By Rachel Bocchino
On July 23 and for the first time this summer, a mosquito pool located in Jamaica Plain tested positive for West Nile virus (WNV). Another pool tested positive the following week in Hyde Park. It may surprise some people to learn that WNV has actually been detected in Boston every year since 2000. Though WNV poses very little risk to most humans, in order to ensure everyone remains healthy and free of this mosquito-borne illness, it is important to understand the basics about the virus and the methods of prevention.
What is West Nile virus?
West Nile virus is a serious virus that is most commonly spread by infected mosquitoes. It was first detected in the United States in 1999.
How do people become infected with West Nile virus?
West Nile virus is most frequently spread to people by the bite of an infected mosquito. Although mosquitoes get infected by feeding on an infected bird, people cannot get WNV directly from a bird. In extremely rare cases, WNV can also be spread through blood transfusions, organ transplants, and from mother to child during delivery and breastfeeding.
When are people most likely to become infected?
In Boston, mosquitoes are most likely to carry WNV during the late summer and early fall months.
What are the symptoms of West Nile virus?
- Most people who are infected will experience no symptoms at all.
- Some people – about 1 in 5 – will develop a fever along with headaches, nausea, rash, vomiting and body aches.
- Few people – only 1% – will develop a serious neurological illness, such as encephalitis (inflammation of the brain) or meningitis (inflammation of the spinal cord and lining of the brain). Symptoms of neurological illness include severe headache, neck stiffness, high fever, confusion, seizures, tremors, and paralysis.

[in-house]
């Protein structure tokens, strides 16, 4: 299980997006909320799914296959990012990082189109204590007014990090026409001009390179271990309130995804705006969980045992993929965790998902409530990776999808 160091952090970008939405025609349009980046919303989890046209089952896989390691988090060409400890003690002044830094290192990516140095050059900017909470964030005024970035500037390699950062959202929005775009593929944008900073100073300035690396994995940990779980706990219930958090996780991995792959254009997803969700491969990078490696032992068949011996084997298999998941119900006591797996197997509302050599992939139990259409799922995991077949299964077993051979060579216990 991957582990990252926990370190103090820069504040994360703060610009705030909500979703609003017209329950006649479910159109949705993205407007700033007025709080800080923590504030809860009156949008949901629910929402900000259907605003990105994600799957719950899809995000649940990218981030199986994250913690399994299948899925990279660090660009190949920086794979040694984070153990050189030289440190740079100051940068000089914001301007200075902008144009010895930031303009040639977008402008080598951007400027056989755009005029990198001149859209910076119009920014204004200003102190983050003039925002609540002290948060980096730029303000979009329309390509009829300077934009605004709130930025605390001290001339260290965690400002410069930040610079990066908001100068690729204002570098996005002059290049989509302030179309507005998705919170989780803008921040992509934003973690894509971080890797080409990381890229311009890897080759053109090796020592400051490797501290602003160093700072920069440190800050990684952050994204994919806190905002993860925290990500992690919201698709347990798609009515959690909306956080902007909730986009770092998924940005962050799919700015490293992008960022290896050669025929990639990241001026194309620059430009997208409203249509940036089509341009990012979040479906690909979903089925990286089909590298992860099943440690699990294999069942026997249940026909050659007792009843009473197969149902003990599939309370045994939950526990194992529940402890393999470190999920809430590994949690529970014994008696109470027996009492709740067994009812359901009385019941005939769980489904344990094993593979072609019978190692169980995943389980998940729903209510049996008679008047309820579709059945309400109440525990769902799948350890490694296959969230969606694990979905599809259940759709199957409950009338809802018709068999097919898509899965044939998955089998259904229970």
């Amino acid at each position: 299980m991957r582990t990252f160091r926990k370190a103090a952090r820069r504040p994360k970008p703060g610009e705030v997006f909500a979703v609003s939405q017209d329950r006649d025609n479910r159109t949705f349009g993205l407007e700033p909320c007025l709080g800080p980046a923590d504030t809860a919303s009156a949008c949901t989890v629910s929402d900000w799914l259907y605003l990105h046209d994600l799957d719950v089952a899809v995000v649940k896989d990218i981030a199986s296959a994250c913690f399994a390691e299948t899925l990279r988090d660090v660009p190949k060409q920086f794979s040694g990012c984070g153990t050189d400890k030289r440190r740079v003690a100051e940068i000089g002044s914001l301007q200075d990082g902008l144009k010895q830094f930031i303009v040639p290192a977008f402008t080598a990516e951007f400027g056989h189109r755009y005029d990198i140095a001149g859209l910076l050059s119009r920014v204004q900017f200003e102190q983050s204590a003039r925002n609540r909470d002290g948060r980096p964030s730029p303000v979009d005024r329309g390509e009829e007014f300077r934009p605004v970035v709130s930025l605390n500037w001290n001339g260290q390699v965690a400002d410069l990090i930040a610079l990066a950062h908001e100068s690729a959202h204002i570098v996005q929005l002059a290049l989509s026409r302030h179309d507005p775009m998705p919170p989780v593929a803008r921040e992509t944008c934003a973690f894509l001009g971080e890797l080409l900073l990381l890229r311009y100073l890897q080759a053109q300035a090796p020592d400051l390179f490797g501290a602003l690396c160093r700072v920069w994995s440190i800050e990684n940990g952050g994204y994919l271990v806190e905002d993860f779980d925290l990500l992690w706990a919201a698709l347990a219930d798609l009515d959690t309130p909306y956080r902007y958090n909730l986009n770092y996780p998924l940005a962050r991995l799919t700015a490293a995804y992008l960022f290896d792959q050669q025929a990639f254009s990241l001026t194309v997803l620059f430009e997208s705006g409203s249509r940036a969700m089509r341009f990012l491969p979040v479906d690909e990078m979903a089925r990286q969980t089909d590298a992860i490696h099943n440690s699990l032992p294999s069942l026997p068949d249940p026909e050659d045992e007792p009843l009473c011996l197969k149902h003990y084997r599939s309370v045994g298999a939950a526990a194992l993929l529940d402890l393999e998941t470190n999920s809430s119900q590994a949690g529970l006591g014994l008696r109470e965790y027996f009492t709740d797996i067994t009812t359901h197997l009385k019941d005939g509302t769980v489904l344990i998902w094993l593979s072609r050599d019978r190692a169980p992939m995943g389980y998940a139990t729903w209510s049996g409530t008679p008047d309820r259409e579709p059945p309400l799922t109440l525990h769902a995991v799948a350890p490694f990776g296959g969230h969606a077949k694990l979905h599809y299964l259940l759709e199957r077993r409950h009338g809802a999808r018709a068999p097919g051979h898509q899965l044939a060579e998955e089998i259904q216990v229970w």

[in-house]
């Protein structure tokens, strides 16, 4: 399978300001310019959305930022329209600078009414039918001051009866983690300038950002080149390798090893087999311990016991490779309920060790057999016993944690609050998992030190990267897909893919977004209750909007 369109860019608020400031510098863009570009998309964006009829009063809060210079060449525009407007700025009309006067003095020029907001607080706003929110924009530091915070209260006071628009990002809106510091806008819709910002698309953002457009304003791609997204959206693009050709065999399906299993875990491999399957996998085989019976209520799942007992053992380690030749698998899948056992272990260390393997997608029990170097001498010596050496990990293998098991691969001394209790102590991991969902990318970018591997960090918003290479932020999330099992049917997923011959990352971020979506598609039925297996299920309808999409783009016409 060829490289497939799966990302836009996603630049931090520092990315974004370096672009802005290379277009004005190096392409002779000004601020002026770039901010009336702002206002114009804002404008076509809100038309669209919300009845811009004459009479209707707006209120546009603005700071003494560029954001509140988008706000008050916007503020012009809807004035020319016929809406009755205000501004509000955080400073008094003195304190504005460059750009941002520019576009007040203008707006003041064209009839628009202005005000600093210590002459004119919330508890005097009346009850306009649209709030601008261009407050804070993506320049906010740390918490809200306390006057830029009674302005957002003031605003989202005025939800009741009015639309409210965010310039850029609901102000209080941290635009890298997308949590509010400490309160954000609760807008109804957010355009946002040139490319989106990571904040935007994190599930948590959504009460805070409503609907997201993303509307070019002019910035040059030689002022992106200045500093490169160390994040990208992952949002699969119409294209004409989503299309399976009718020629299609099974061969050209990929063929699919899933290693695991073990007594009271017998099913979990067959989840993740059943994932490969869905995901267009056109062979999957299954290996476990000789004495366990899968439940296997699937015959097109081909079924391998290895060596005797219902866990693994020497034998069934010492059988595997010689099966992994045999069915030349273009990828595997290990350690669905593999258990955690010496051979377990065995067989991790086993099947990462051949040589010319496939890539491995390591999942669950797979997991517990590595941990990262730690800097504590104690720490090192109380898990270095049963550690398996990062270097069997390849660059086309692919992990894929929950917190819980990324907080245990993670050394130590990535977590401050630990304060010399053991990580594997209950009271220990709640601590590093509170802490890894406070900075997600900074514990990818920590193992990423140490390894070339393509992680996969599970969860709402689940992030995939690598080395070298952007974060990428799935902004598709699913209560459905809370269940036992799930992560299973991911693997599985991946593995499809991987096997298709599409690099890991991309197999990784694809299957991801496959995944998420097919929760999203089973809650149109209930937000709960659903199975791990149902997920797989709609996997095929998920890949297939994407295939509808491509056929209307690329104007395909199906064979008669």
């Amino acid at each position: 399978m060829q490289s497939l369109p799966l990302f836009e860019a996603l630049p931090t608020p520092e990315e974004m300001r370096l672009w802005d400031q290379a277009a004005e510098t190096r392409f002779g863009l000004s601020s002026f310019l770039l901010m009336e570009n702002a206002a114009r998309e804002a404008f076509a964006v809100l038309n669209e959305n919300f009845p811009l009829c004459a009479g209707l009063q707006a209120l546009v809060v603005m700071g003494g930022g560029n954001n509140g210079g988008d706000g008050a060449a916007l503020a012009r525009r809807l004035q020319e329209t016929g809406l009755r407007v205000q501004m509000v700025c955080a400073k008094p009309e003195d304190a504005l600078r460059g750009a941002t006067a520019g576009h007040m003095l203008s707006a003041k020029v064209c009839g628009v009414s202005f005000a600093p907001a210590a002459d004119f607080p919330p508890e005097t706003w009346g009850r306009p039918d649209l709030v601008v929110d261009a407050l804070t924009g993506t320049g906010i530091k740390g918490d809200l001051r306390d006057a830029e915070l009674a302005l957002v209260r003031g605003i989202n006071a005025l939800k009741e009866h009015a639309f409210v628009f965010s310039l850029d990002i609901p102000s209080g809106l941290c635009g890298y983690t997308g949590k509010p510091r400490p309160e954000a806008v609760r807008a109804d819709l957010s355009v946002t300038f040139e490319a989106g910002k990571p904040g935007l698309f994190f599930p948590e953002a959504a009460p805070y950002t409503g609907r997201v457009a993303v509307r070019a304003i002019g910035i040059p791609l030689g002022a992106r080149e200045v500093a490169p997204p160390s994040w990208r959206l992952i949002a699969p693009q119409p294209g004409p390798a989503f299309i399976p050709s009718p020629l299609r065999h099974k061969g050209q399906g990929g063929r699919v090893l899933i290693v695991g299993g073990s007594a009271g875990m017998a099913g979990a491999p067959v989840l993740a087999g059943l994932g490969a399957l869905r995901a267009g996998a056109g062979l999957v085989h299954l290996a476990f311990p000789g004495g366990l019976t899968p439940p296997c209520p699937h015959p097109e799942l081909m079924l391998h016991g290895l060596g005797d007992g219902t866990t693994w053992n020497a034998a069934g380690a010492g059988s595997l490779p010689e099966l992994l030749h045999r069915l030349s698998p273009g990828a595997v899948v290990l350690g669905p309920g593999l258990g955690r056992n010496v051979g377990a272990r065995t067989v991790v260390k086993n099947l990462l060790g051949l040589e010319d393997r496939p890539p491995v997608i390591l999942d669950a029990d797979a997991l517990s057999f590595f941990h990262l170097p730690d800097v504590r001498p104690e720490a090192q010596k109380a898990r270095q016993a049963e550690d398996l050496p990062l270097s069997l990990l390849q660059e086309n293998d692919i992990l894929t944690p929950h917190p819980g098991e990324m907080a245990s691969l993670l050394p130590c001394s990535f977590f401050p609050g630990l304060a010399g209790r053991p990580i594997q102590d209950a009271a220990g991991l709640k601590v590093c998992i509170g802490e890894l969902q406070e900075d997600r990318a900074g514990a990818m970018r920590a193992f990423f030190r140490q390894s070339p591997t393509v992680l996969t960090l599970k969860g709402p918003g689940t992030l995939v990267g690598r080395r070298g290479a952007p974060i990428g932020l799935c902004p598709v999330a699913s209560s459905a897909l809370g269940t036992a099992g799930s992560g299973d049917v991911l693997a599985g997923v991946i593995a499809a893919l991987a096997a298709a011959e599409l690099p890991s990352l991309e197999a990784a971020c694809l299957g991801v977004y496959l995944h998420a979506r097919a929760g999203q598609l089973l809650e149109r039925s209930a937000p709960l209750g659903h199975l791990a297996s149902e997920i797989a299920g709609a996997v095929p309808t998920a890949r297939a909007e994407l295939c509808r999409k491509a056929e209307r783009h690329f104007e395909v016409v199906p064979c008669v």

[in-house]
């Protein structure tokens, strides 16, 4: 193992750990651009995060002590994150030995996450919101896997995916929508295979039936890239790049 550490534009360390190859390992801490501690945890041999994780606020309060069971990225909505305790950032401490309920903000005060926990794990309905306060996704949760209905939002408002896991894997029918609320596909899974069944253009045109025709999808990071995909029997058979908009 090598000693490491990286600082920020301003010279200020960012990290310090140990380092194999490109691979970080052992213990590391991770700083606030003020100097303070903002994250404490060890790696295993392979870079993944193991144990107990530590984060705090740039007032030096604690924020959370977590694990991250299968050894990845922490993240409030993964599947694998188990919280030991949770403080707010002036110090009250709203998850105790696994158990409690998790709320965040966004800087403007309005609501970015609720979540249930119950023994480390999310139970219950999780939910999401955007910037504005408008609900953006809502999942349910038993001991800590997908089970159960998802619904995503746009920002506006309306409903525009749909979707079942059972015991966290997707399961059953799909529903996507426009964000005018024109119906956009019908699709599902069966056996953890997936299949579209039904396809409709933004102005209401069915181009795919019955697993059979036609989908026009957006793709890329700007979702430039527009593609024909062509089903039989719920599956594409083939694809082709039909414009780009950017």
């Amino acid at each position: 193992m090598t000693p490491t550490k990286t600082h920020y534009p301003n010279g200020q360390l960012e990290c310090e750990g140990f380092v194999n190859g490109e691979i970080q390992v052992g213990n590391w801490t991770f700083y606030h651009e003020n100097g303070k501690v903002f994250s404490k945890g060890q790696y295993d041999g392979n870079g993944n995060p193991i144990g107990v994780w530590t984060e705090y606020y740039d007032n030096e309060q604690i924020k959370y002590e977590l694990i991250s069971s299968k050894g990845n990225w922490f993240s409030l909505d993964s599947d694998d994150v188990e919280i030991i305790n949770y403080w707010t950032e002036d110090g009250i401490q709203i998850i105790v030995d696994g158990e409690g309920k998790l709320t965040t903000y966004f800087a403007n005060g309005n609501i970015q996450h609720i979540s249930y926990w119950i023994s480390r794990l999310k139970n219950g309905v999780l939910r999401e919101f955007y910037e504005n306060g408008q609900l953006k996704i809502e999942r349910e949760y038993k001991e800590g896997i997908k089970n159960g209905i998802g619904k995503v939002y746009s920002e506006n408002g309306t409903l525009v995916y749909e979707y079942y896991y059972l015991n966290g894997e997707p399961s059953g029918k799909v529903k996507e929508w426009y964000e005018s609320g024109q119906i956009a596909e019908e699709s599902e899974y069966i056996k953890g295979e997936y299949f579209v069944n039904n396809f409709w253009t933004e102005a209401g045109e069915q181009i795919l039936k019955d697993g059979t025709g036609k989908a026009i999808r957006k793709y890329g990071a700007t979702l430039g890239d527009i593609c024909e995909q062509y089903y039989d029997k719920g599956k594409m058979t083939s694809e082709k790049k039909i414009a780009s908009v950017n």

- Symptoms of the virus usually appear 2-6 days after being bitten by an infected mosquito, but this varies from person to person.
How can people reduce the chance of becoming infected with West Nile virus?
The most important and effective way of avoiding infection is to avoid being bitten by mosquitoes.
- Use a mosquito repellent that contains DEET, oil of lemon eucalyptus, Picaridin or IR3535.
- Read the repellent directions to ensure that you are applying properly.
- Do not let children apply repellent themselves.
- Wear protective clothing.
- Avoid being outside dusk through dawn, when mosquitoes are most active.
- Mosquitoes breed in water. Empty any containers that collect water.
How will I know if mosquitoes in my neighborhood tested positive for West Nile virus?
The Suffolk County Mosquito Control Project tests mosquito pools at several sites around the city. They report all findings to the Boston Public Health Commission. Positive test results are posted on the BPHC website.
For more information on West Nile virus visit the Infectious Disease Bureau website or call at (617) 534-5611.
Rachel Bocchino is the IDB Social Media Outreach Intern for STI Education. She attends the College of the Holy Cross, is a Classics Major/Chemistry Minor and in the Pre-Health Program. She will graduate in 2014.